Colossal aircraft brought out from its Mojave, California, hangar
It is designed to release rockets that will carry satellites into space
Even if you had been allowed to kick the tires as the world’s largest airplane was rolled out for the first time Wednesday, it might have taken you a while.
Stratolaunch – which is designed to release rockets that will carry satellites into space – has a 385-foot wingspan, features six engines used by the Boeing 747, stands 50 feet tall and can carry more than 500,000 pounds of payload.
And it has those 28 wheels.
The twin-fuselage aircraft, the baby of Microsoft co-founder Paul Allen, was pulled out of its Mojave Air and Space Port hangar in California to begin fueling tests – the first of many ground tests.
Jean Floyd, Stratolaunch’s chief executive officer, said the goal is to have a launch demonstration as early as 2019.
“Over the coming weeks and months, we’ll be actively conducting ground and flight line testing at the Mojave Air and Space Port,” Floyd said in a statement. “This is a first-of-its-kind aircraft, so we’re going to be diligent throughout testing and continue to prioritize the safety of our pilots, crew and staff.”
While the Stratolaunch has the biggest wingspan, the six-engine Antonov An-225 cargo jet – which was originally designed to carry a Soviet version of the space shuttle – is longer. Stratolaunch is 238 feet long while the length of the An-225 is about 275 feet.
Also, aviation mogul Howard Hughes’ legendary H-4 “Spruce Goose,” which flew only once in 1947, has an enormous wingspan of 320 feet – not as wide as the Stratolaunch.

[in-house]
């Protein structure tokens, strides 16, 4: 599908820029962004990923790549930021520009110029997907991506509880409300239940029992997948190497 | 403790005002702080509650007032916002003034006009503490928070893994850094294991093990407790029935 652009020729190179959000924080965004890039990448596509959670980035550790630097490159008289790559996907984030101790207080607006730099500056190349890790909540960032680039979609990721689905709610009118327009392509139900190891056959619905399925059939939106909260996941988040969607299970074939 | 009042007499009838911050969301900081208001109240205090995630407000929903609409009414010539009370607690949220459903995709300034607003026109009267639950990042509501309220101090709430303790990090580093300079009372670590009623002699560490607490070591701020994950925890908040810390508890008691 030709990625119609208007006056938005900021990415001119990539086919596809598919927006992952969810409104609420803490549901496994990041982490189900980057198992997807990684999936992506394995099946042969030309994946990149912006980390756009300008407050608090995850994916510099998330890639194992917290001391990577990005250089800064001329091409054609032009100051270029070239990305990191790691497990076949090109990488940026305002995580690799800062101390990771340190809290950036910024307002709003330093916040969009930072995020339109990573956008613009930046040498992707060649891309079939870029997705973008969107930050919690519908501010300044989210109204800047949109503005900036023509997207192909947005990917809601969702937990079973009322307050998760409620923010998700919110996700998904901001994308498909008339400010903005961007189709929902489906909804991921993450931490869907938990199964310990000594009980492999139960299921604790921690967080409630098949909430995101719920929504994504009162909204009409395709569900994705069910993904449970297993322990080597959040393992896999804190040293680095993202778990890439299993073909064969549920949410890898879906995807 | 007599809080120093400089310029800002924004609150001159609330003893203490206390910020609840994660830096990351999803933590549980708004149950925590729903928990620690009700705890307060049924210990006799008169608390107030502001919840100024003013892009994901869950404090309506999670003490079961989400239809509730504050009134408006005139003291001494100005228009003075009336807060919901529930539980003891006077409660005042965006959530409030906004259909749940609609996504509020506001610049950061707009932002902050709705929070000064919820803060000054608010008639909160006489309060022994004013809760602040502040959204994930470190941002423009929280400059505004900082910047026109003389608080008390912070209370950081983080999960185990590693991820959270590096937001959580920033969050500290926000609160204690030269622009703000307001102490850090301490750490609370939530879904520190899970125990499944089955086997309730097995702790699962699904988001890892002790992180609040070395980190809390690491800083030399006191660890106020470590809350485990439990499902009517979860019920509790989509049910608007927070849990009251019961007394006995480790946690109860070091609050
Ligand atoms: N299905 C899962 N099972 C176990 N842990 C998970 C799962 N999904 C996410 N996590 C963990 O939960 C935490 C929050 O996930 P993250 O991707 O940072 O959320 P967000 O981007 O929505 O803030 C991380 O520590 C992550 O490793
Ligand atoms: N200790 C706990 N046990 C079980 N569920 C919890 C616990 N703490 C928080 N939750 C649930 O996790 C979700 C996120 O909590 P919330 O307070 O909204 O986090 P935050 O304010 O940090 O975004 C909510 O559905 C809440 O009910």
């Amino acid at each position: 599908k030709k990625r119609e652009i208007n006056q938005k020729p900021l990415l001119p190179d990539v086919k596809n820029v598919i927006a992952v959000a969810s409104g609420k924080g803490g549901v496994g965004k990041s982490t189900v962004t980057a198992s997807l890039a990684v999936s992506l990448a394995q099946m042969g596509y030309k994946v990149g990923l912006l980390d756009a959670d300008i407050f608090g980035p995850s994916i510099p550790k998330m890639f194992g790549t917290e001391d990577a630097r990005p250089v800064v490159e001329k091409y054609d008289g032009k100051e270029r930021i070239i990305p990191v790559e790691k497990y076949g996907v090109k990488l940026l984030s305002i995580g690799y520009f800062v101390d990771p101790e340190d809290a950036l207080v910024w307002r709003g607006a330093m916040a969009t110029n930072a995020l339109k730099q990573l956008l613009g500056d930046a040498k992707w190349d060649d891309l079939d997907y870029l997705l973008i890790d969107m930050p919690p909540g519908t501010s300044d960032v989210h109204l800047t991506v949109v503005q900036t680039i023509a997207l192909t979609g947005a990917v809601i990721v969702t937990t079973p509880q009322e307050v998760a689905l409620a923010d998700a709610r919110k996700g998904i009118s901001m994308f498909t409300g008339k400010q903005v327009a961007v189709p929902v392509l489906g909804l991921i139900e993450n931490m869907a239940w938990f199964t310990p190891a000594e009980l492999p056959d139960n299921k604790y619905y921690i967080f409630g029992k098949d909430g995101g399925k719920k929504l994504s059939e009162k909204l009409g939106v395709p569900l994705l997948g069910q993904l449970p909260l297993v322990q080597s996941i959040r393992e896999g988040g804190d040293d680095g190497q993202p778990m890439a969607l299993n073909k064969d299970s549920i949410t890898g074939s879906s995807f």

Allen, owner of the NBA’s Portland Trail Blazers and the NFL’s Seattle Seahawks, has written about his desire to see more use of low Earth orbit without breaking the bank.
“With aircraft-like operations, our reusable launch platform will significantly reduce the long wait times traditionally experienced between the construction of a satellite and the opportunity to launch it into space,” he wrote last year.
Stratolaunch will take off from a runway. It will fly to the approximate cruising altitude of a commercial airliner before launching a launch vehicle. “As the launch vehicle rockets into orbit, Stratolaunch will fly back to a runway landing for reloading, refueling and reuse,” Allen says.
Allen’s Vulcan Aerospace has worked with aerospace pioneer Burt Rutan’s company, Scaled Composites, on the ambitious project.
The duo collaborated on the launch of SpaceShipOne in 2004.
Allen isn’t the only US billionaire with the dreams and pockets big enough to take on space.
Jeff Bezos, the Amazon CEO, and Elon Musk, the Tesla and SpaceX CEO, have distinguished themselves as the must-watch innovators pushing hardest to bring the future to us today.
In late March, SpaceX made history by successfully launching a used rocket into space. And the company plans to fly two customers around the moon in 2018. It’s already delivered satellites and has made resupply trips to the International Space Station.
Like Musk, Bezos wants to reuse rockets to drive down the cost of space travel. But for the time being, Blue Origin is mostly interested in conducting suborbital flights for tourists.
CNN’s Matt McFarland, Thom Patterson and Jackie Wattles contributed to this report.